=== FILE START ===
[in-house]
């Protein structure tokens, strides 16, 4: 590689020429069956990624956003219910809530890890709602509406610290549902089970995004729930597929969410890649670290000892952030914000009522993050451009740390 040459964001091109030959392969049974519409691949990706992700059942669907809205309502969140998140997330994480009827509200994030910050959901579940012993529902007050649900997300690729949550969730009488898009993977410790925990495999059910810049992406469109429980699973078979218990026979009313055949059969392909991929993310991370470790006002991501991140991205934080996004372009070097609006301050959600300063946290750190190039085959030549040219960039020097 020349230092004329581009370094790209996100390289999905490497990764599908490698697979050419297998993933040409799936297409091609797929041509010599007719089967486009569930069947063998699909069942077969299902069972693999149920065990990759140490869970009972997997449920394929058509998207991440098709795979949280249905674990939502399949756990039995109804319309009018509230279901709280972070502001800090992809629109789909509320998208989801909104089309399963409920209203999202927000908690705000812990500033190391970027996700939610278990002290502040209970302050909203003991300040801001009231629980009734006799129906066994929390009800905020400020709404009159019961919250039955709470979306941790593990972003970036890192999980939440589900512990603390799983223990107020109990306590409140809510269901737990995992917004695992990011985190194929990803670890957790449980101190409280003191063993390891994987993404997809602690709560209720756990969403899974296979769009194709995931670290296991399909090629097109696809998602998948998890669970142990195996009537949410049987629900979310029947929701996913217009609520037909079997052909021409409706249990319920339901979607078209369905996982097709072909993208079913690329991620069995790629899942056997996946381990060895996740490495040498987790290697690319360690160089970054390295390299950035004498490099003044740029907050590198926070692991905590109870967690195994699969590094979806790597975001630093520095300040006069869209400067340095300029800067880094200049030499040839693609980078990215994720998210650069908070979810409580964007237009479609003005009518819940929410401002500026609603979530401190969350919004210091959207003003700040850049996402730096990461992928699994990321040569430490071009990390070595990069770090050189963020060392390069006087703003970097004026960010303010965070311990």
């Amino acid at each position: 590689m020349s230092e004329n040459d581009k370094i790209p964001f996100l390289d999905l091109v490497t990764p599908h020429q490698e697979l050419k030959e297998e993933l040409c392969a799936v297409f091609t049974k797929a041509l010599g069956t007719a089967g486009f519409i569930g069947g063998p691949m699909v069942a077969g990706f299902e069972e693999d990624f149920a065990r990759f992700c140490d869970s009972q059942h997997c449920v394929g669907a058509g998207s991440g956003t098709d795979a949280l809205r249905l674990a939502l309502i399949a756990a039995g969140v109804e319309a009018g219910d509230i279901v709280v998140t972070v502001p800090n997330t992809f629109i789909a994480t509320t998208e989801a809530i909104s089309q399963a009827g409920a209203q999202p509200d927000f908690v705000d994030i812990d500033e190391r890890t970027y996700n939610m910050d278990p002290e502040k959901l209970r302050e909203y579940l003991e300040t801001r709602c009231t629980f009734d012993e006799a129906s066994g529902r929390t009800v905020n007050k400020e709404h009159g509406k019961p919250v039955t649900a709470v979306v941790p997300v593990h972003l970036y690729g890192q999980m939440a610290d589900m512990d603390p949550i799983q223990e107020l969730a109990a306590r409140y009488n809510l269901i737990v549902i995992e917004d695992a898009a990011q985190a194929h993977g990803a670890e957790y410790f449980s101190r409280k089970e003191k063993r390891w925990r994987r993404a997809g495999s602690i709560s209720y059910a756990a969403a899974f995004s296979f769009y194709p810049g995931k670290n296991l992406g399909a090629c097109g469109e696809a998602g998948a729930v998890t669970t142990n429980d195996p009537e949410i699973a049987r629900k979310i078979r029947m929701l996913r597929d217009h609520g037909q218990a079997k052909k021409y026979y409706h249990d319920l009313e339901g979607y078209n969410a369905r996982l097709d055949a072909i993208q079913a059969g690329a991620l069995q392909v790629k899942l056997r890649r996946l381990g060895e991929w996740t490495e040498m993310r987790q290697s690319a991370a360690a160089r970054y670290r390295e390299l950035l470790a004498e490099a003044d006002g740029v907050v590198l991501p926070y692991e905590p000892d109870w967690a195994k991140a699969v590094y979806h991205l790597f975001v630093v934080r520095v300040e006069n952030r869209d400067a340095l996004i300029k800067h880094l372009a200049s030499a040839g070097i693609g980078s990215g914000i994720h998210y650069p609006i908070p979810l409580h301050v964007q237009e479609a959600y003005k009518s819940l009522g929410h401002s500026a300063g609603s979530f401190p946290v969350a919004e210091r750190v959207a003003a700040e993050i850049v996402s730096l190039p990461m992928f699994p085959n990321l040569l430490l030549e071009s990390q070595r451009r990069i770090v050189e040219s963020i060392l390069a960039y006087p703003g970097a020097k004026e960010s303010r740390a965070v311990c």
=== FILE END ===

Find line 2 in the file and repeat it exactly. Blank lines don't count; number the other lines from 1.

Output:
């Protein structure tokens, strides 16, 4: 590689020429069956990624956003219910809530890890709602509406610290549902089970995004729930597929969410890649670290000892952030914000009522993050451009740390 040459964001091109030959392969049974519409691949990706992700059942669907809205309502969140998140997330994480009827509200994030910050959901579940012993529902007050649900997300690729949550969730009488898009993977410790925990495999059910810049992406469109429980699973078979218990026979009313055949059969392909991929993310991370470790006002991501991140991205934080996004372009070097609006301050959600300063946290750190190039085959030549040219960039020097 020349230092004329581009370094790209996100390289999905490497990764599908490698697979050419297998993933040409799936297409091609797929041509010599007719089967486009569930069947063998699909069942077969299902069972693999149920065990990759140490869970009972997997449920394929058509998207991440098709795979949280249905674990939502399949756990039995109804319309009018509230279901709280972070502001800090992809629109789909509320998208989801909104089309399963409920209203999202927000908690705000812990500033190391970027996700939610278990002290502040209970302050909203003991300040801001009231629980009734006799129906066994929390009800905020400020709404009159019961919250039955709470979306941790593990972003970036890192999980939440589900512990603390799983223990107020109990306590409140809510269901737990995992917004695992990011985190194929990803670890957790449980101190409280003191063993390891994987993404997809602690709560209720756990969403899974296979769009194709995931670290296991399909090629097109696809998602998948998890669970142990195996009537949410049987629900979310029947929701996913217009609520037909079997052909021409409706249990319920339901979607078209369905996982097709072909993208079913690329991620069995790629899942056997996946381990060895996740490495040498987790290697690319360690160089970054390295390299950035004498490099003044740029907050590198926070692991905590109870967690195994699969590094979806790597975001630093520095300040006069869209400067340095300029800067880094200049030499040839693609980078990215994720998210650069908070979810409580964007237009479609003005009518819940929410401002500026609603979530401190969350919004210091959207003003700040850049996402730096990461992928699994990321040569430490071009990390070595990069770090050189963020060392390069006087703003970097004026960010303010965070311990």